Creating Great Intake Questions

Have you ever called one of those billboard-ad (800) number lawyers for a traffic ticket? You'll get one of the finest, most controlled intake flows possible. That's because those firms field hundreds of calls per hour, and pay their team by the minute. They know that in most cases people are calling with 1-2 days left before the ticket is overdue, and they need to take action fast. They operate efficiently.

Now, your firm, business, or consultancy might need much more of a personal friendly touch. But we can learn a lot from their intake flows. They're not designed just to save money. They are designed to get information effectively, qualify the customer, and move to action for the client (you) as quickly as possible.

Let's examine a few key traits of effective intake:

Eliminate open-ended questions

If you leave this page with one takeaway, please make it this one. There is no such thing as a "brief summary." While it might seem like a great idea to ask a client to "briefly summarize their situation," ten minutes later your receptionist may still be trying to follow more storylines than a season of Game of Thrones. And even then, they might still not have the necessary information to qualify the client. Here are a few good examples:


  • How can we help you?
  • Please briefly describe your problem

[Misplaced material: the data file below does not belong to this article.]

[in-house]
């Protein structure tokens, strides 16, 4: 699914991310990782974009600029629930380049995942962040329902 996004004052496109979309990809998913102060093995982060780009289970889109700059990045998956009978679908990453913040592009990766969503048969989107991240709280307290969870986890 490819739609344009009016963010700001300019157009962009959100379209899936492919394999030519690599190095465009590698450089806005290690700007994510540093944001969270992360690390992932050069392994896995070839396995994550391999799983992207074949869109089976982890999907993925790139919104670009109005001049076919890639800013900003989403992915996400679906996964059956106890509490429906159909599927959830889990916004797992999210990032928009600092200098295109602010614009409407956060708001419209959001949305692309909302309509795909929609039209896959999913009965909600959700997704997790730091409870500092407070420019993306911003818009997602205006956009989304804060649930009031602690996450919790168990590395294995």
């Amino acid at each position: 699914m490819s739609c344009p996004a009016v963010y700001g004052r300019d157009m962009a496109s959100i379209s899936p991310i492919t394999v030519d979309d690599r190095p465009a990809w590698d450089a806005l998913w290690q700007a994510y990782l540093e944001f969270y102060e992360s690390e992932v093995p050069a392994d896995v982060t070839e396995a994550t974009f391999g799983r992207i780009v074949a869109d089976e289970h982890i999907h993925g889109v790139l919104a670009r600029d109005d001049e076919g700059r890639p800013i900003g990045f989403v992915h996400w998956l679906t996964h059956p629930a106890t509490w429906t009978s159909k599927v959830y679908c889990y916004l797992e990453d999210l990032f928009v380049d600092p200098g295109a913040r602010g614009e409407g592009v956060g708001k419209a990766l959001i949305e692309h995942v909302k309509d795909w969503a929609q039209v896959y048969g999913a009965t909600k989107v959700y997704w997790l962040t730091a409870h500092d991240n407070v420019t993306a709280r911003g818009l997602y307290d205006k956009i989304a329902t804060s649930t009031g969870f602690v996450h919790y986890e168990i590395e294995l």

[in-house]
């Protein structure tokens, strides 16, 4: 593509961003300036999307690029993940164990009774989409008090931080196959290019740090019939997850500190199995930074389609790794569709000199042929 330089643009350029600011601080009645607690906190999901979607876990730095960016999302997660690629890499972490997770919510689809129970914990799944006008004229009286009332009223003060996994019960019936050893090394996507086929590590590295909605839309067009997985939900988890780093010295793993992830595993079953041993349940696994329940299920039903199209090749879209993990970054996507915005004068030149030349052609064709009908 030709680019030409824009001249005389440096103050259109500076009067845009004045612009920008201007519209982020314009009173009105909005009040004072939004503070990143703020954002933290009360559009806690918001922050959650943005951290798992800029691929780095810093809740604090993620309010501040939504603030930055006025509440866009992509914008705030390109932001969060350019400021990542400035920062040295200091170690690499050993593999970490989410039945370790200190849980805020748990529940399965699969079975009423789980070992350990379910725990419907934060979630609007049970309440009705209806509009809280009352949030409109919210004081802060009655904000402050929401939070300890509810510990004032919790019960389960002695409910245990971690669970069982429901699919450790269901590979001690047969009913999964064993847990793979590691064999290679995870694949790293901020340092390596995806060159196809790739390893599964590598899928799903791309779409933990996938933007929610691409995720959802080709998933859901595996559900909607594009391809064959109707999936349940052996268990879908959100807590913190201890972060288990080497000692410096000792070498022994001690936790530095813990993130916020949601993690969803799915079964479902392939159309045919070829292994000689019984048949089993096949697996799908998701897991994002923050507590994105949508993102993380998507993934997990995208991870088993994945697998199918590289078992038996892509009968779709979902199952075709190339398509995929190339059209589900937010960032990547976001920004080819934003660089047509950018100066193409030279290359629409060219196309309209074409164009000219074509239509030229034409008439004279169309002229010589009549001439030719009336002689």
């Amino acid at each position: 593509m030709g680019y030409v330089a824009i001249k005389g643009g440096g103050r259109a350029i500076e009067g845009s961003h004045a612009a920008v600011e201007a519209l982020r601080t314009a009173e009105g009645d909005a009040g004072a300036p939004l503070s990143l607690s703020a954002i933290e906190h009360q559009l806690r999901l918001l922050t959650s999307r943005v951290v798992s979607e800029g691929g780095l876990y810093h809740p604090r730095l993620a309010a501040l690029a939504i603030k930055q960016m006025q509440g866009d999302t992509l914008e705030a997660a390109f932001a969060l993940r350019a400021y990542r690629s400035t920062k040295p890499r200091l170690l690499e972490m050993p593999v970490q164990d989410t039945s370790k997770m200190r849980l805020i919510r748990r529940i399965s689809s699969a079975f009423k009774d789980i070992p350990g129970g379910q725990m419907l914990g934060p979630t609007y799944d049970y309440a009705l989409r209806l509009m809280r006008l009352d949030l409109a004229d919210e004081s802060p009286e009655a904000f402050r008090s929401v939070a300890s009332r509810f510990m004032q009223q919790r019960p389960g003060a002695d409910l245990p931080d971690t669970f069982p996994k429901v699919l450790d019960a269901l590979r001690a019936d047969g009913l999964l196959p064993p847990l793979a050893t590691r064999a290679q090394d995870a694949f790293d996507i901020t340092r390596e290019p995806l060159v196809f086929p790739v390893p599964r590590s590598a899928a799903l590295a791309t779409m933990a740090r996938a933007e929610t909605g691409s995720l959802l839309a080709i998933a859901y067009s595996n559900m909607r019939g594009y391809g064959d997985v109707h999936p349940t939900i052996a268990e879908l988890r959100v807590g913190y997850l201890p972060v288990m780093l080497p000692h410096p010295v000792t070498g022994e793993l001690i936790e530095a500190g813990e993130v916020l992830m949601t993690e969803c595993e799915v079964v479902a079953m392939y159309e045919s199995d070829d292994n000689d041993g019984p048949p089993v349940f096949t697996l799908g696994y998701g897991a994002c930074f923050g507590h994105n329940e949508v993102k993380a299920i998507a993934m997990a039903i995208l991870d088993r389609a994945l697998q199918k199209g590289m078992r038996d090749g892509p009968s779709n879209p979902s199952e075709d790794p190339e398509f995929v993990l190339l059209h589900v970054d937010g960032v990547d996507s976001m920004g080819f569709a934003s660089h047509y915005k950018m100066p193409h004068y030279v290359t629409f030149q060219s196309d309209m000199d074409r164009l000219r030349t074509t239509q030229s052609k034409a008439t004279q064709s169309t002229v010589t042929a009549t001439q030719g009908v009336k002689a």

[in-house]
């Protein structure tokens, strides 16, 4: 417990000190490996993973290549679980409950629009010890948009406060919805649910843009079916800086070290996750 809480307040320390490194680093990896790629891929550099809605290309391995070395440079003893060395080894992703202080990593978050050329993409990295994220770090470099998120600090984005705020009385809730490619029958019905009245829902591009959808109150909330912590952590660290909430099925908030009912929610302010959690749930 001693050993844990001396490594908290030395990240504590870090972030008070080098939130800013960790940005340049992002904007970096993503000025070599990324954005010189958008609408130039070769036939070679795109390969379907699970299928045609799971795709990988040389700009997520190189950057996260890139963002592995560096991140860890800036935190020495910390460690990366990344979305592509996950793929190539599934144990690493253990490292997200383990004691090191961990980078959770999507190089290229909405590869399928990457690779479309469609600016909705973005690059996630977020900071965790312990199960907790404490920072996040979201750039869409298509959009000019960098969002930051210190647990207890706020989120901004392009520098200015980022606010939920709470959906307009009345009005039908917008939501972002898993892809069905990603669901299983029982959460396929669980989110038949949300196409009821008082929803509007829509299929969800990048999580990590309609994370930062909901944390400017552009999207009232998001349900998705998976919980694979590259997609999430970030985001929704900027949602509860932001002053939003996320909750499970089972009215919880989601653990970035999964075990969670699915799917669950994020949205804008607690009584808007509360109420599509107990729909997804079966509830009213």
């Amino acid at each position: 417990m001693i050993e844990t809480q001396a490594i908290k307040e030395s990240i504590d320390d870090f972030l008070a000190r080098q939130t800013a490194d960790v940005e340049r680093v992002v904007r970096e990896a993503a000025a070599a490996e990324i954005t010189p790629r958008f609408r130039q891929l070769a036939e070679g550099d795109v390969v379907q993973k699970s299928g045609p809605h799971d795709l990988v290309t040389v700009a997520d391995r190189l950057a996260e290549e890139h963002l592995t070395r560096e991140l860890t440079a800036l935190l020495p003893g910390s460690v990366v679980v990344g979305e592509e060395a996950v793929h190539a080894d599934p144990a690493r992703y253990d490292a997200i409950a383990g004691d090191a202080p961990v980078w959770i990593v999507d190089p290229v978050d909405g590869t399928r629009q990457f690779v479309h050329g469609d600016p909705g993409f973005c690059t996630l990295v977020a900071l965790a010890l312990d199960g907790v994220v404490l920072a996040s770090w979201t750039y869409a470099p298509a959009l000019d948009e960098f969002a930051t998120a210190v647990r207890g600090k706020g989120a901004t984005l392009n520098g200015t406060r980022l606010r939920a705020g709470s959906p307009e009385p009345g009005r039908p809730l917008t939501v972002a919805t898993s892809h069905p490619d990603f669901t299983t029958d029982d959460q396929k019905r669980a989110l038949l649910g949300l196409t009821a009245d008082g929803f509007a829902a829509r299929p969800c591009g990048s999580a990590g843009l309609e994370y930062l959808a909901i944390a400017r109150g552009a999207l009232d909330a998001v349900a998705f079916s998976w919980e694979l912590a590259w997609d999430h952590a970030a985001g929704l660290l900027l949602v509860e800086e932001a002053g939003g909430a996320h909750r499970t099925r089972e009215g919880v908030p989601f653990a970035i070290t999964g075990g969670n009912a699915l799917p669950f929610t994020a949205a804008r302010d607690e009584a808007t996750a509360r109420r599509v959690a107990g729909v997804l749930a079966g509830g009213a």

• What is the nature of your case?


  • So I can get your message to the Attorney quickly, can you tell me in 2-3 sentences the general scope of your case? Please don't go into detail as the attorney would like to hear that themselves.
  • Would you say that your problem is related to A, B, C, or something else?

Qualify through closed-ended questions

Callers find it frustrating when they've told a receptionist their life story, yet have to repeat it for you again. They'll frequently say "as I told your receptionist" or even leave out details, thinking that every word they said has been transcribed. It's not a great experience for them. You should ideally use your service to qualify the customer (via extended intake if necessary), and consider the actual scope of the case and details part of the office work.

Secondly, so much of that 10 minute life story would have actually benefited from your interruption and inquisition. In a live conversation, a caller may say a single detail that changes your interest in the case or ability to represent. Only you (or someone on your team, if you have one) can know that.

Here is what our more efficient clients do:

  • Have qualified clients book a realtime appointment via phone, video, or in-person, to provide more detail
  • Have a paralegal or in-office staff follow up to do a comprehensive interview with the already-qualified client
  • Email the qualified client a longer questionnaire

Keep the "20 questions" part of the call under three minutes

After answering hundreds of thousands of calls, we see the patterns where people drop off. "I'll call back later" can be a permanently lost client. Many potential clients are calling during their commute, work breaks, and so on. They have time for a call, but often not time for a very involved call. They are looking to lock down a professional relationship with you, often getting on your calendar or getting representation. We've come to see that the best balance between "getting all the necessary information," "hearing a life story," and "getting you a summary in a timely manner" is about three minutes, maximum, of qualification-related questions. (For more information on Simple vs. Extended Intake, please see the Reasonable Use Policy.)

How did we do?